Borrego Sun - Since 1949

Borrego Hawkwatch 2021 Update

 

Last updated 4/7/2021 at 2:57pm

Ernie Cowan

Borrego Hawkwatch 2021 may be heading for a near record number of migrating Swainson's Hawks passing through here, and no one predicted it.

The annual citizen-science project launched its 19th season on Feb. 21 amid predictions that this would be a sparse year for the migration due to the lack of wildflowers. Fewer wildflowers mean fewer large, green caterpillars that the birds depend on as a high energy source of protein.

"I don't expect much of a bloom this season so migration numbers will be on the low side. Hope I am wrong of course," Cohen said.

He was wrong.

"At this point we are at the fourth best year with more than 5,400 birds counted," Cohen said. "This has been the best count we have had without caterpillars."

The peak count came during the Super Bloom of 2017 when 11,690 birds were observed. The fewest number of 1,086 were recorded in 2019, but that was inaccurate because an unusual number of birds passed through after the official count had ended.

Since the count could end as early as April 1, or continue until April 15, depending on available volunteers, Cohen said it is unlikely overall records will be broken.

Cohen has no answer as to why number are so high this year.

"It's likely weather related. There were all of those storms in Texas and the Midwest and maybe it just moved migrating birds to the west," he said.

For whatever reason, the count has been impressive, with a single-day count of 2,731 birds observed on March 13.

"The March migration produced more migrant hawks than expected. We have had a very dry year thus far, with less than two inches of rain, so insects have been virtually absent. We did have one day of aerial feeding, probably feeding on flying ants. We have had several days with high wind. On March 13, hawks were migrating before sunup," Cohen said.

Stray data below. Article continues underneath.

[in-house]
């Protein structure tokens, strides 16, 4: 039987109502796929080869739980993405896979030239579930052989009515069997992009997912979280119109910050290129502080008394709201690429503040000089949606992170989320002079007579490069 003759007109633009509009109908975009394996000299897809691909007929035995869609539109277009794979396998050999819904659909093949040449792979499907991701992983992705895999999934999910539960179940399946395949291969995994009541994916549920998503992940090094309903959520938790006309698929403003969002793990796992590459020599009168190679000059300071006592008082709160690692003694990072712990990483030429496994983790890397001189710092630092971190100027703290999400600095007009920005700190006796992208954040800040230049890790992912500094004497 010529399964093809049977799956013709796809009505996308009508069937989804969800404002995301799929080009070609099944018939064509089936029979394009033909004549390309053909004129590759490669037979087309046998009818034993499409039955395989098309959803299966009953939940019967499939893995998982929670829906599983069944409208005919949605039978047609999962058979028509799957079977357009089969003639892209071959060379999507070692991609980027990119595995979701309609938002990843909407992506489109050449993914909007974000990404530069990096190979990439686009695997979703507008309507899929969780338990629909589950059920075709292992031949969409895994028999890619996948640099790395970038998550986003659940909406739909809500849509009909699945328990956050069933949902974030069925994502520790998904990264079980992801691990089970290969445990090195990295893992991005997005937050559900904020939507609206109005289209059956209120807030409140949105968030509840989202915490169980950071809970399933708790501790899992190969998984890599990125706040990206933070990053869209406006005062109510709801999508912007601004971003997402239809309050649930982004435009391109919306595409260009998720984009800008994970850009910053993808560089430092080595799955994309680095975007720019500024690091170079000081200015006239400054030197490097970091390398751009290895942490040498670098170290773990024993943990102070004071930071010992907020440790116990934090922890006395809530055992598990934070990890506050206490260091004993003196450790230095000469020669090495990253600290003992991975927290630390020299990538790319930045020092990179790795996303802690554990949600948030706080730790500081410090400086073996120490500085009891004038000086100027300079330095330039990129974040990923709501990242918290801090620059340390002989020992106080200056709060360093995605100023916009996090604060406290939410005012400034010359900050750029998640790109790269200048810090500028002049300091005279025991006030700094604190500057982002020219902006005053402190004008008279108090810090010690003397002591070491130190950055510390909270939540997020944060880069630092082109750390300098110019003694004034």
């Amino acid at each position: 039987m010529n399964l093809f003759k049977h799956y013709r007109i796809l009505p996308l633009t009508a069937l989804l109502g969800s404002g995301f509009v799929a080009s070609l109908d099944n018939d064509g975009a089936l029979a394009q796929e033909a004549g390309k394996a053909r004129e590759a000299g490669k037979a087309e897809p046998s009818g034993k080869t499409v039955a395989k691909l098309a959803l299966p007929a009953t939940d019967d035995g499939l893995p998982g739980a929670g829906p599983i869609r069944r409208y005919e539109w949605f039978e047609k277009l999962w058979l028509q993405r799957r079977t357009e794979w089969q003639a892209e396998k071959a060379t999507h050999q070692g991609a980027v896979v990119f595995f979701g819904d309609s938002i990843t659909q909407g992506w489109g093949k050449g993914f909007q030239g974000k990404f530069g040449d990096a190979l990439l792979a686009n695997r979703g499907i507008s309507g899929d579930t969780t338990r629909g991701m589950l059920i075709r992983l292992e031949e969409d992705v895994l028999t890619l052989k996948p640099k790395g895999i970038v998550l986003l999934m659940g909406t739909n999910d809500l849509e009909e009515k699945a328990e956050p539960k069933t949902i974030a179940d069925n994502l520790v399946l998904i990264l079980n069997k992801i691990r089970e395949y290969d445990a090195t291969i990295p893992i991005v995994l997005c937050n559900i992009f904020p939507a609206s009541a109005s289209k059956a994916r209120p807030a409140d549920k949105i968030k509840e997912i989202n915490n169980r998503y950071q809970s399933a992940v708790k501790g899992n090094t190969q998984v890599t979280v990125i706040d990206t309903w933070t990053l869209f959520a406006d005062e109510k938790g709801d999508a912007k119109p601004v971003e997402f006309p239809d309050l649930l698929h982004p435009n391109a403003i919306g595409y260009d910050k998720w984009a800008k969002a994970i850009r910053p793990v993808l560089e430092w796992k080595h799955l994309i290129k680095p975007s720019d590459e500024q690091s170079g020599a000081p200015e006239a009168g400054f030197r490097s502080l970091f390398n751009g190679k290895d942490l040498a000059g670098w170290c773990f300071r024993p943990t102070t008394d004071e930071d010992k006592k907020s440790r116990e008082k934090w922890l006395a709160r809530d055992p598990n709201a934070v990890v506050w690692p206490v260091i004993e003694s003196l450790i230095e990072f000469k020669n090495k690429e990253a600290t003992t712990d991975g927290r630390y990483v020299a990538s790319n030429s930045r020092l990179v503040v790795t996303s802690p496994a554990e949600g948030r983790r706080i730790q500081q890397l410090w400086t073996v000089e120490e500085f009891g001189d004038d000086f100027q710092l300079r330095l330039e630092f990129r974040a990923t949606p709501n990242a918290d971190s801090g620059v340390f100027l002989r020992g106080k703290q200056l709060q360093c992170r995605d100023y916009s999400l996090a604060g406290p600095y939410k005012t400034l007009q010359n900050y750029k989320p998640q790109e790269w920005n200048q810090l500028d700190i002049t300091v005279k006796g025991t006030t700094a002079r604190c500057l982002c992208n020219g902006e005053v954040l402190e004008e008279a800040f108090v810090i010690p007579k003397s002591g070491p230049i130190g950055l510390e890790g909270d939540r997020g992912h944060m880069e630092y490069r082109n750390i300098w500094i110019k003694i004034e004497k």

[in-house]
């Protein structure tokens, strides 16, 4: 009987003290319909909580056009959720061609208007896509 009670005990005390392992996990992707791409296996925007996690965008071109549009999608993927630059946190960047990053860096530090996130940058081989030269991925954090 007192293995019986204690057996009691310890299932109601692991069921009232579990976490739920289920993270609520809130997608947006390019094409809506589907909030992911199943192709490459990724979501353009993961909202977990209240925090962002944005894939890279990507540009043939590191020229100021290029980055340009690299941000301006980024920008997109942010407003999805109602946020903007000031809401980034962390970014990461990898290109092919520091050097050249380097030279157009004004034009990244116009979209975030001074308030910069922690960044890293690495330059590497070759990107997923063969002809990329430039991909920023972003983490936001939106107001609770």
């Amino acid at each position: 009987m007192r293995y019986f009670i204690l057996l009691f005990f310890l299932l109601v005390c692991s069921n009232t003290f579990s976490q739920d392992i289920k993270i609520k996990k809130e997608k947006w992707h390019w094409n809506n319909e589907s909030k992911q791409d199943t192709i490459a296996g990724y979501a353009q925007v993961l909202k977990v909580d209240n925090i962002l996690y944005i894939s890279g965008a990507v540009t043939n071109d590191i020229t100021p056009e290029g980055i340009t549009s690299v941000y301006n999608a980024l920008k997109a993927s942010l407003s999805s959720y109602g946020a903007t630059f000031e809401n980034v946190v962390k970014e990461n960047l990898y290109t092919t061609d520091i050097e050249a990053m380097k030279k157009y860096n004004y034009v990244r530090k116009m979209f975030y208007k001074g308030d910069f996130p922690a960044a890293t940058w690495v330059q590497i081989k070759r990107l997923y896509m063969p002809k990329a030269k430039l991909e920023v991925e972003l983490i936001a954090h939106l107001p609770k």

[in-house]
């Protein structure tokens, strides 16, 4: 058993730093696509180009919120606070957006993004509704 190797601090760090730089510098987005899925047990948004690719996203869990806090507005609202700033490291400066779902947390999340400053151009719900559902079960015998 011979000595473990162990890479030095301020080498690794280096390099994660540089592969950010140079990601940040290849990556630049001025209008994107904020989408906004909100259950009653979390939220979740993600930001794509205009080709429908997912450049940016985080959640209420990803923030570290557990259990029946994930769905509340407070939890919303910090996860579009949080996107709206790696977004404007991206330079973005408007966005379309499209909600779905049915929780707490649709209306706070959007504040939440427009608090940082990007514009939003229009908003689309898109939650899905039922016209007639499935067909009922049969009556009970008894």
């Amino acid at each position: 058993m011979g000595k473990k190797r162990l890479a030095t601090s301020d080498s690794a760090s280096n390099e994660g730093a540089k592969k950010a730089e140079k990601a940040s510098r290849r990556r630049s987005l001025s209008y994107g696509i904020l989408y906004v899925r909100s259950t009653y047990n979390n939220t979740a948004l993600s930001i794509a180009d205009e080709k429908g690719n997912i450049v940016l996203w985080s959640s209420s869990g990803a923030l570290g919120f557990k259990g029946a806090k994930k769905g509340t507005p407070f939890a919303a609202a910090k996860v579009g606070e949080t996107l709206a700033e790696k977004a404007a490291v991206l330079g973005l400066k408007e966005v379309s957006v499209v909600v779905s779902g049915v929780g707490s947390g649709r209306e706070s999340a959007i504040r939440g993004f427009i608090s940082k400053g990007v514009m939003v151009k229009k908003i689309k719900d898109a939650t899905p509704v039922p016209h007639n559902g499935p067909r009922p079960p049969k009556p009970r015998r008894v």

For official Hawkwatch counters and bird lovers who come to see the morning launch; it has been impressive.

Arriving hawks will settle into trees in Borrego Valley, often concentrated at a date farm along Borrego Springs Road north of Palm Canyon Drive.

Volunteers are on the lookout in the evenings to note arriving birds so that there will be some idea of what to expect the next morning.

Volunteer observers are out every morning during the count at the official count site located 2.8 miles north of Palm Canyon Drive on DiGiorgio Road. Guests are welcome, but social distancing will be observed.

Cohen said he also needs additional volunteers to assist with morning counts and anyone interested can reach out to the Anza-Borrego Natural History Association for information or contact Cohen at raptorhal3@gmail.com.

In the mornings, hawks will launch from roosts and begin to form into flocks called kettles while they rise to catch favorable wind currents. The kettles have been called "bird tornados" because birds are circling as they climb into the sky.

Some kettles may include upwards of 500 or more birds. It's an impressive site.

The Swainson Hawk migration is one of the longest animal migrations on the planet, with some birds covering more than 6,000 miles from South America to the northern slopes of Alaska.

Cohen began the annual Hawkwatch after it was recognized the Borrego Springs was on the migratory route for the birds.

Additional information about the count, along with photos can be found at Borregohawkwatch.blogspot.com. Information on other North American watches is available at Hawkcount.org.

If you have questions or comments, contact Ernie at ernie@packtrain.com or follow erniesoutdoors.blogspot.com.

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